The intuitive mind is a sacred gift and the rational mind is a faithful servant. We have created a society that honors the servant and has forgotten the gift.
~ Albert Einstein
Can you believe that Albert Einstein said this more than sixty years ago? He actively resisted the norms and conventions of the times the moment he set foot in school and was not at all the studious, respected, and nerdy scientist I'd imagined him to be.
Albert was a rebel, a brave, renaissance man with plenty of flaws and imperfections, and a passionate trailblazer who was way ahead of his time. In Genius, the fascinating National Geographic series of his life, his equally brilliant wife, Mileva, greatly influenced his thinking but as a woman living in suffocating, early-twentieth century patriarchal Europe, never received the recognition she deserved.
None of Mileva's struggles sounded foreign, but much to my surprise, her life's circumstances and fate resonated less with me than Albert's inner conflict at this juncture in my life. This was a big thing for me to realize, especially as an immigrant and woman of color. We spend so much time examining the glass cages and ceilings that still oppress us that we often don't realize how far we've come. By the time we do, we've run out of mental space, bandwidth, energy, and time to optimally mine our greatest resource: our intuitive mind and creative resilience. Without meaning to, we may end up undermining our own potential.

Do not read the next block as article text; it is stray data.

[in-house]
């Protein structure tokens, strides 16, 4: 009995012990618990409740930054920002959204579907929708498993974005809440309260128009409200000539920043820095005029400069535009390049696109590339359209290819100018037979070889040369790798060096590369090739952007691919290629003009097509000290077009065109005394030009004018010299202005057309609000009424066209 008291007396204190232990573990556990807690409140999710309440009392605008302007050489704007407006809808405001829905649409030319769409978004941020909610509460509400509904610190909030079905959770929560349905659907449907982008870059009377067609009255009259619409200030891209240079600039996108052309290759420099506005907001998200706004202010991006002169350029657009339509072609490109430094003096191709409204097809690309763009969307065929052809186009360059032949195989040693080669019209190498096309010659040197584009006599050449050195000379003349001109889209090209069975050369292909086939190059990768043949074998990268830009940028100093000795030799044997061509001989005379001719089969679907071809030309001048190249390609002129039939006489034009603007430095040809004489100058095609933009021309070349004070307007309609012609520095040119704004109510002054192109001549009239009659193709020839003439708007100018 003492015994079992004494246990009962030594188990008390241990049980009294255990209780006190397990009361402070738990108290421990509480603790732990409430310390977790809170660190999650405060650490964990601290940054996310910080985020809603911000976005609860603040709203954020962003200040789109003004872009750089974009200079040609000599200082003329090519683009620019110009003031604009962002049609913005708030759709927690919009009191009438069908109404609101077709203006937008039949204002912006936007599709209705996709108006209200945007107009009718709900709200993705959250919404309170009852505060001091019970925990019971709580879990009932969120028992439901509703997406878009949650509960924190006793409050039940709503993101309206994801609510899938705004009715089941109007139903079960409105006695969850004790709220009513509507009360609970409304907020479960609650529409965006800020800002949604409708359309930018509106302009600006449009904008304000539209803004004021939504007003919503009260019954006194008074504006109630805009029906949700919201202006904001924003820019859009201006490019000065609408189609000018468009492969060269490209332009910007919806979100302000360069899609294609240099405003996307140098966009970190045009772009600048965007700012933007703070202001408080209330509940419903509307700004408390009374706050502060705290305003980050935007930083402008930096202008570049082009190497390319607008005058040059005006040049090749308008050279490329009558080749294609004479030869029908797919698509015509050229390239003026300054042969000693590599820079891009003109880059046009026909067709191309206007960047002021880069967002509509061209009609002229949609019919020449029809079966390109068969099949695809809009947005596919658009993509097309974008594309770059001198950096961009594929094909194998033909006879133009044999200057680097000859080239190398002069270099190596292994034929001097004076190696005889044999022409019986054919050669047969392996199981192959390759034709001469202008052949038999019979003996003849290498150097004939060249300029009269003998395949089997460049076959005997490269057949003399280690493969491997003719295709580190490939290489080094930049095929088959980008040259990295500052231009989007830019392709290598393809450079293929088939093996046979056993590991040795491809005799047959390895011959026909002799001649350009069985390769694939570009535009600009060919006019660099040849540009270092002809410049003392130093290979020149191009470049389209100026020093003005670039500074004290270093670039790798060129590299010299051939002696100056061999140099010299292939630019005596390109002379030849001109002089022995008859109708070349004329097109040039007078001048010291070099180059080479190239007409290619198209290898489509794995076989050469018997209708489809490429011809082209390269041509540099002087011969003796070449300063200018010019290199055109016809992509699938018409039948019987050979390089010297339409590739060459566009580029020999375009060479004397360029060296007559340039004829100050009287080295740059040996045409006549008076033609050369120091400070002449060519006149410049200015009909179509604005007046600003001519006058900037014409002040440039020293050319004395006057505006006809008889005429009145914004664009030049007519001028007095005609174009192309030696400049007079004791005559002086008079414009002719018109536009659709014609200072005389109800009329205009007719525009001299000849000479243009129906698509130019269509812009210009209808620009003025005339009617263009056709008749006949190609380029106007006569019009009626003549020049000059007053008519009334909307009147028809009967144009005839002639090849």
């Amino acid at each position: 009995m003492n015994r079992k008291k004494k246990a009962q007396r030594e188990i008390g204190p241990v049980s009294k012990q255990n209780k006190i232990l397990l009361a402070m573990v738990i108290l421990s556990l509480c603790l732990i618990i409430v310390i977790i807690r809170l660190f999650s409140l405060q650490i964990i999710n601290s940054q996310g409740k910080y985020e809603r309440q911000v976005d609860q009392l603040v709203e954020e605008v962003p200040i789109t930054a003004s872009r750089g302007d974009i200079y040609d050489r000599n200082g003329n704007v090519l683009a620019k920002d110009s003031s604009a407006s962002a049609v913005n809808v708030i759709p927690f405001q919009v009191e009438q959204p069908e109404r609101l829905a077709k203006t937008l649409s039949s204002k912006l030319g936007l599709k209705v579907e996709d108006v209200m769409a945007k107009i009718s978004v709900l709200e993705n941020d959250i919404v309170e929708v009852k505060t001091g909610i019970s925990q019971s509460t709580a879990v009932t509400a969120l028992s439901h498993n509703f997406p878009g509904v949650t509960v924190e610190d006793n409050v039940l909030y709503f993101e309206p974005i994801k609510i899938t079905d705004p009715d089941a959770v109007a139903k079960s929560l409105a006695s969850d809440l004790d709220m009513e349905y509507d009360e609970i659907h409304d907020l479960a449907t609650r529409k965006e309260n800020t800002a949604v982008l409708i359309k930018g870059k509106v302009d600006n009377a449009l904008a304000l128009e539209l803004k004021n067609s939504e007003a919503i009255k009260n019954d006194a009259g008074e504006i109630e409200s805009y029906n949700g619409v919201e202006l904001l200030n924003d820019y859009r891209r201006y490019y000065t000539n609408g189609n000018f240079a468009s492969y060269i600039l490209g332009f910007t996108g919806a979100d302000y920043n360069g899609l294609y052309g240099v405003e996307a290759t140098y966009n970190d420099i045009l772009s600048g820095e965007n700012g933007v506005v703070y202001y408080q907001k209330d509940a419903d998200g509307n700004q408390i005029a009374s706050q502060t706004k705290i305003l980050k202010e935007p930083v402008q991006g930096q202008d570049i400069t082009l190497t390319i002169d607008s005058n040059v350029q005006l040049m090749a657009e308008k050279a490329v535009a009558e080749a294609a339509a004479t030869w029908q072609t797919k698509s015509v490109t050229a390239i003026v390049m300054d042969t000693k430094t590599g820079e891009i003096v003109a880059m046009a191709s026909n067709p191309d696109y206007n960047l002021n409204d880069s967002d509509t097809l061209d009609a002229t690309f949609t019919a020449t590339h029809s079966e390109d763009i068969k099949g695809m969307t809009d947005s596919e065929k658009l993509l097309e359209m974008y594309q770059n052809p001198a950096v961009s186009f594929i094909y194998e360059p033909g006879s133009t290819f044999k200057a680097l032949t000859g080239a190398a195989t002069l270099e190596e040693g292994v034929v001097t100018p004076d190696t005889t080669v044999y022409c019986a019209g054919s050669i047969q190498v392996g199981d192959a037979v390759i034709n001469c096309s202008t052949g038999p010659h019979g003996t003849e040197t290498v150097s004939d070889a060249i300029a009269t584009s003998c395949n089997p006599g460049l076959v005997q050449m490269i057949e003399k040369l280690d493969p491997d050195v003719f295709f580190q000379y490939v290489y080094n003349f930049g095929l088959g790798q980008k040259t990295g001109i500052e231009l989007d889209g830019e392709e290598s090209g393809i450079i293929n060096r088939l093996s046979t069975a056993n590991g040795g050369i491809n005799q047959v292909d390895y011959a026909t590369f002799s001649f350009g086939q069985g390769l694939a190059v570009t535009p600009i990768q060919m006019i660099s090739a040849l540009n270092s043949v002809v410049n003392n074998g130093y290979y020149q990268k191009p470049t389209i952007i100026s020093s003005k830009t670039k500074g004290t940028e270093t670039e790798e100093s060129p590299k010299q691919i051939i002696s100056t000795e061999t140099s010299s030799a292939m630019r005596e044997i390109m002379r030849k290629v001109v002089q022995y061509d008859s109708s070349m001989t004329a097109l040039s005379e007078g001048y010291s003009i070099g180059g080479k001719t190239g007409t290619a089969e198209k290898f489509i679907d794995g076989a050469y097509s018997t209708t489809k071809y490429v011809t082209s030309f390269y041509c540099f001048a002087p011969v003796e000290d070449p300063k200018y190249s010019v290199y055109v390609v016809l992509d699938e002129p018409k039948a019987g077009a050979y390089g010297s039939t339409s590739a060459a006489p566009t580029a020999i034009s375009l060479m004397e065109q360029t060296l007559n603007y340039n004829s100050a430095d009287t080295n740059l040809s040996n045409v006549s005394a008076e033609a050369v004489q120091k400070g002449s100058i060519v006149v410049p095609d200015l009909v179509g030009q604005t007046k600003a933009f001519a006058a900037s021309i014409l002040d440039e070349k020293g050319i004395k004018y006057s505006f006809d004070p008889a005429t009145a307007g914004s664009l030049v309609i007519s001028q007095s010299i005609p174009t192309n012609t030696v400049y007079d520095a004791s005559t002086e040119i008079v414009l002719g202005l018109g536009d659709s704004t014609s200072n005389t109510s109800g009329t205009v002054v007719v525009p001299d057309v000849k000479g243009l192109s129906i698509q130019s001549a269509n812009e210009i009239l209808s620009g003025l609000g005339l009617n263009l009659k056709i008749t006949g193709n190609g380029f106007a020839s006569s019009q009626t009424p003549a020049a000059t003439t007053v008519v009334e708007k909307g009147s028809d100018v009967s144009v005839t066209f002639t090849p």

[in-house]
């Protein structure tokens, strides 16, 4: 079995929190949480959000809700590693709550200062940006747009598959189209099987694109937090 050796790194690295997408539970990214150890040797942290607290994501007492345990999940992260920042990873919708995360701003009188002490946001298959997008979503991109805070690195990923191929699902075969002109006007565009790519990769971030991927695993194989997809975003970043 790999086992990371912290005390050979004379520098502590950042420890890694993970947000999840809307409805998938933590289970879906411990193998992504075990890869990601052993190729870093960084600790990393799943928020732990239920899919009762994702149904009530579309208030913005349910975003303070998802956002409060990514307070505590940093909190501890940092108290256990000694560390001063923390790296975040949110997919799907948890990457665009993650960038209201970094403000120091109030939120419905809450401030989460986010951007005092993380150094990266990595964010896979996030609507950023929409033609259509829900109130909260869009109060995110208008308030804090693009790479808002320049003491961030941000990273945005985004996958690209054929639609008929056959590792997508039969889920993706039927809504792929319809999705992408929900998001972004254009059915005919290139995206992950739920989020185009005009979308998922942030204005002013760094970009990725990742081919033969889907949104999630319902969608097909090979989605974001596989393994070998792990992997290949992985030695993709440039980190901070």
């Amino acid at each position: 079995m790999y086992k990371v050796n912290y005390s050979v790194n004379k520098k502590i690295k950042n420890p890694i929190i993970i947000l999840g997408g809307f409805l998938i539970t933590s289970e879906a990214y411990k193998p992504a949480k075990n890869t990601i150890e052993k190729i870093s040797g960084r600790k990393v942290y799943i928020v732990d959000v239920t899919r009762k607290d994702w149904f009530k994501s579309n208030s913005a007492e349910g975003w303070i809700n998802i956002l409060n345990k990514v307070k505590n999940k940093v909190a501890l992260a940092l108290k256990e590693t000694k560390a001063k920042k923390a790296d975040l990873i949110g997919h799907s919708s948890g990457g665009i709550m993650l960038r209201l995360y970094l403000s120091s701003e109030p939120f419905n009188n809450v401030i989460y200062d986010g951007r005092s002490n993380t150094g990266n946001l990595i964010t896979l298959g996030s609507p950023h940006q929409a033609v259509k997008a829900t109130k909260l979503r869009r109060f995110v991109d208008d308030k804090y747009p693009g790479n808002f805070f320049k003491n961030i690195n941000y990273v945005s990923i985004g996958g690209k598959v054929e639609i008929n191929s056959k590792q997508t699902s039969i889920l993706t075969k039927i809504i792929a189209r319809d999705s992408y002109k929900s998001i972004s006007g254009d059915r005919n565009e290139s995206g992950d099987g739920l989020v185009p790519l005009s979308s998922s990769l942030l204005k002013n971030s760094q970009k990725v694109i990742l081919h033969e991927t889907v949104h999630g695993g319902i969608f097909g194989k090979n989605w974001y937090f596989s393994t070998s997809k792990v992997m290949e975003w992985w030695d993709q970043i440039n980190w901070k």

Given our intergenerational history of oppression, we can't imagine breaking free from our social cages without all hell breaking lose. It's hard to trust that we'll be able to handle whatever happens and that discovering our potential in chaos unchains our soul's purpose. Even Albert endured significant pushback that at times made his life a living nightmare. He was early in his career ostracized, kicked out of the home, ridiculed, misunderstood, judged, and accused of being foolishly preoccupied with off-beat "indulgences" and not invested enough in the advancement of his career and the sciences.
His wife, Mileva, who was restricted to childcare and homemaking—which were the areas she was least skilled and interested in—could only dream of getting to tackle such luxurious problems: questioning institutionalized rigidity and sexism within the educational system, having time and energy to pursue intuitive inklings and curiosities, taking risks and making new discoveries of value instead of seeking peer approval, professional accolades, and lavish compensation.